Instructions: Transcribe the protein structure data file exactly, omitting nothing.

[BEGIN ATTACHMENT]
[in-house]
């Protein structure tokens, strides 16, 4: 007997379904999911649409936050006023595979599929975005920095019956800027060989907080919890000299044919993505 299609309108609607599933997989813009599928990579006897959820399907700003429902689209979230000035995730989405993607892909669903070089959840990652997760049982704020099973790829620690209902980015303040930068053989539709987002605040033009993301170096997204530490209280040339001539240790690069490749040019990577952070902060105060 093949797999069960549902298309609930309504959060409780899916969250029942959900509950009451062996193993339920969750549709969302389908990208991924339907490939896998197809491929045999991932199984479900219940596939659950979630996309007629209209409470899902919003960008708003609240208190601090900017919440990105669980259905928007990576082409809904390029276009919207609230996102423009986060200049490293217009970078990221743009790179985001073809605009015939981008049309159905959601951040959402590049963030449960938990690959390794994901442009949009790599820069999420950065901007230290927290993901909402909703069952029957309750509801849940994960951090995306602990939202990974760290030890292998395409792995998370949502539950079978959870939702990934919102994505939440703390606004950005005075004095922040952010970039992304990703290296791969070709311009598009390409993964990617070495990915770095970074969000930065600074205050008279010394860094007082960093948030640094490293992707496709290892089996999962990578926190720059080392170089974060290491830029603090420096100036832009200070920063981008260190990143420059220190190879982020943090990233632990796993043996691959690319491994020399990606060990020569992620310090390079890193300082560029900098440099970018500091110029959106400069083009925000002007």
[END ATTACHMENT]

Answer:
[in-house]
């Protein structure tokens, strides 16, 4: 007997379904999911649409936050006023595979599929975005920095019956800027060989907080919890000299044919993505 299609309108609607599933997989813009599928990579006897959820399907700003429902689209979230000035995730989405993607892909669903070089959840990652997760049982704020099973790829620690209902980015303040930068053989539709987002605040033009993301170096997204530490209280040339001539240790690069490749040019990577952070902060105060 093949797999069960549902298309609930309504959060409780899916969250029942959900509950009451062996193993339920969750549709969302389908990208991924339907490939896998197809491929045999991932199984479900219940596939659950979630996309007629209209409470899902919003960008708003609240208190601090900017919440990105669980259905928007990576082409809904390029276009919207609230996102423009986060200049490293217009970078990221743009790179985001073809605009015939981008049309159905959601951040959402590049963030449960938990690959390794994901442009949009790599820069999420950065901007230290927290993901909402909703069952029957309750509801849940994960951090995306602990939202990974760290030890292998395409792995998370949502539950079978959870939702990934919102994505939440703390606004950005005075004095922040952010970039992304990703290296791969070709311009598009390409993964990617070495990915770095970074969000930065600074205050008279010394860094007082960093948030640094490293992707496709290892089996999962990578926190720059080392170089974060290491830029603090420096100036832009200070920063981008260190990143420059220190190879982020943090990233632990796993043996691959690319491994020399990606060990020569992620310090390079890193300082560029900098440099970018500091110029959106400069083009925000002007």